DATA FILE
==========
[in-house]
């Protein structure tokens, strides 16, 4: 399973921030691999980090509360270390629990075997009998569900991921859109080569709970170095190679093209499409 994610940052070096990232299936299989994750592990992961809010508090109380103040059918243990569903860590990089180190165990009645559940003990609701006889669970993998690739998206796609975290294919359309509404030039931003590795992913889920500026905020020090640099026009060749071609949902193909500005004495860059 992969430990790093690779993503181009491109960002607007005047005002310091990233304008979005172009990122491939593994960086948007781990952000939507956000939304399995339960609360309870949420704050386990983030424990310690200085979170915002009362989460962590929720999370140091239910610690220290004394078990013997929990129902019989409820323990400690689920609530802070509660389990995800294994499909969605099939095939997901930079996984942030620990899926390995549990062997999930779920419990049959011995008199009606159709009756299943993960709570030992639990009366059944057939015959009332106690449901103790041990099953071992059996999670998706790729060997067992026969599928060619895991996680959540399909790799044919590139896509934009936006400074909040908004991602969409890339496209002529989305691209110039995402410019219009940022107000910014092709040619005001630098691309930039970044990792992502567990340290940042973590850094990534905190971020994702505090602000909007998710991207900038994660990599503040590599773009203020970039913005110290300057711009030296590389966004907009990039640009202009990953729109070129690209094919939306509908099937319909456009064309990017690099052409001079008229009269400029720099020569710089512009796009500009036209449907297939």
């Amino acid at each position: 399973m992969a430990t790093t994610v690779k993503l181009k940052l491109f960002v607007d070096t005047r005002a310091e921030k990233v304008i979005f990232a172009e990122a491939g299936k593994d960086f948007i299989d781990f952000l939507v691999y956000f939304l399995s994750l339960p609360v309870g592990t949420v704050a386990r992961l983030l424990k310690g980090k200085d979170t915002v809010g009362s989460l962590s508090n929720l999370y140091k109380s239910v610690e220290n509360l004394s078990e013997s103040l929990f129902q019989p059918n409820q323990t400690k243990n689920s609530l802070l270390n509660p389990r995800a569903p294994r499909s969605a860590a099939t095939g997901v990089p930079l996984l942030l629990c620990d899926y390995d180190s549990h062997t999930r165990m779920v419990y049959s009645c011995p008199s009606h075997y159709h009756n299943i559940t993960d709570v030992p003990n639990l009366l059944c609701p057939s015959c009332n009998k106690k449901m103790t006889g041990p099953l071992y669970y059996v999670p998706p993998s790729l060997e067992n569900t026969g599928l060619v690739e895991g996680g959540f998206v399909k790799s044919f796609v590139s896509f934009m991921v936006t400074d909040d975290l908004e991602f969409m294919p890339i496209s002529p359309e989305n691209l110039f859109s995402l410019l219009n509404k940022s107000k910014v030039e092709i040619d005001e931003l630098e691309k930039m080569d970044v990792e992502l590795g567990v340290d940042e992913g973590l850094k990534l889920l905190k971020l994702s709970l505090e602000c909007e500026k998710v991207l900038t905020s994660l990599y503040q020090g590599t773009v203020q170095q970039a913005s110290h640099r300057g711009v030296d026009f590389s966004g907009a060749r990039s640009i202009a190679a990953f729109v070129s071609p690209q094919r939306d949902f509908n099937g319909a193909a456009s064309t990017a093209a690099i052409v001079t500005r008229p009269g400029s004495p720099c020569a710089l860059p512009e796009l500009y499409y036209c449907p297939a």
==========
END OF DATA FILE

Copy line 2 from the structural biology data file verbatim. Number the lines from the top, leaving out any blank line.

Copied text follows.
């Protein structure tokens, strides 16, 4: 399973921030691999980090509360270390629990075997009998569900991921859109080569709970170095190679093209499409 994610940052070096990232299936299989994750592990992961809010508090109380103040059918243990569903860590990089180190165990009645559940003990609701006889669970993998690739998206796609975290294919359309509404030039931003590795992913889920500026905020020090640099026009060749071609949902193909500005004495860059 992969430990790093690779993503181009491109960002607007005047005002310091990233304008979005172009990122491939593994960086948007781990952000939507956000939304399995339960609360309870949420704050386990983030424990310690200085979170915002009362989460962590929720999370140091239910610690220290004394078990013997929990129902019989409820323990400690689920609530802070509660389990995800294994499909969605099939095939997901930079996984942030620990899926390995549990062997999930779920419990049959011995008199009606159709009756299943993960709570030992639990009366059944057939015959009332106690449901103790041990099953071992059996999670998706790729060997067992026969599928060619895991996680959540399909790799044919590139896509934009936006400074909040908004991602969409890339496209002529989305691209110039995402410019219009940022107000910014092709040619005001630098691309930039970044990792992502567990340290940042973590850094990534905190971020994702505090602000909007998710991207900038994660990599503040590599773009203020970039913005110290300057711009030296590389966004907009990039640009202009990953729109070129690209094919939306509908099937319909456009064309990017690099052409001079008229009269400029720099020569710089512009796009500009036209449907297939």